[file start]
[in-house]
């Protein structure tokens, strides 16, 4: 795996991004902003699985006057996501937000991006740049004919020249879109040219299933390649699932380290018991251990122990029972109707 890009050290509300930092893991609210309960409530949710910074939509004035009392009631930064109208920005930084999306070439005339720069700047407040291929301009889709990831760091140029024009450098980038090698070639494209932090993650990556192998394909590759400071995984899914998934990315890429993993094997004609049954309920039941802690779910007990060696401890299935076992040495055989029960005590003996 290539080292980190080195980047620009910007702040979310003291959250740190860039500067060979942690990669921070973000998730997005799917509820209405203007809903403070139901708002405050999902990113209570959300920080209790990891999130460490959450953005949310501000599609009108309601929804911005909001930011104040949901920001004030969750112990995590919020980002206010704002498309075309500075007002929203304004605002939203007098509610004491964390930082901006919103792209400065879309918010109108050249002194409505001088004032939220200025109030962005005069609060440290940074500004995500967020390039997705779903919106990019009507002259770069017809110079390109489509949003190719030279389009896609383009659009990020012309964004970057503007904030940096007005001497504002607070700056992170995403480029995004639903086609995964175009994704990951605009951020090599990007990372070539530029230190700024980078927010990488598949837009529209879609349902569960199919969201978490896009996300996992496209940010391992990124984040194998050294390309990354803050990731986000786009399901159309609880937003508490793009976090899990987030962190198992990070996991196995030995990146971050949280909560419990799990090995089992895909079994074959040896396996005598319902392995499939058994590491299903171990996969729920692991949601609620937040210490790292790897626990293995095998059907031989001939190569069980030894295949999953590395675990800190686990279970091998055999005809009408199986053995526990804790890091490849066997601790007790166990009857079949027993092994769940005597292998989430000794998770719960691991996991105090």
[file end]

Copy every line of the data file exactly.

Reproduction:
[in-house]
């Protein structure tokens, strides 16, 4: 795996991004902003699985006057996501937000991006740049004919020249879109040219299933390649699932380290018991251990122990029972109707 890009050290509300930092893991609210309960409530949710910074939509004035009392009631930064109208920005930084999306070439005339720069700047407040291929301009889709990831760091140029024009450098980038090698070639494209932090993650990556192998394909590759400071995984899914998934990315890429993993094997004609049954309920039941802690779910007990060696401890299935076992040495055989029960005590003996 290539080292980190080195980047620009910007702040979310003291959250740190860039500067060979942690990669921070973000998730997005799917509820209405203007809903403070139901708002405050999902990113209570959300920080209790990891999130460490959450953005949310501000599609009108309601929804911005909001930011104040949901920001004030969750112990995590919020980002206010704002498309075309500075007002929203304004605002939203007098509610004491964390930082901006919103792209400065879309918010109108050249002194409505001088004032939220200025109030962005005069609060440290940074500004995500967020390039997705779903919106990019009507002259770069017809110079390109489509949003190719030279389009896609383009659009990020012309964004970057503007904030940096007005001497504002607070700056992170995403480029995004639903086609995964175009994704990951605009951020090599990007990372070539530029230190700024980078927010990488598949837009529209879609349902569960199919969201978490896009996300996992496209940010391992990124984040194998050294390309990354803050990731986000786009399901159309609880937003508490793009976090899990987030962190198992990070996991196995030995990146971050949280909560419990799990090995089992895909079994074959040896396996005598319902392995499939058994590491299903171990996969729920692991949601609620937040210490790292790897626990293995095998059907031989001939190569069980030894295949999953590395675990800190686990279970091998055999005809009408199986053995526990804790890091490849066997601790007790166990009857079949027993092994769940005597292998989430000794998770719960691991996991105090």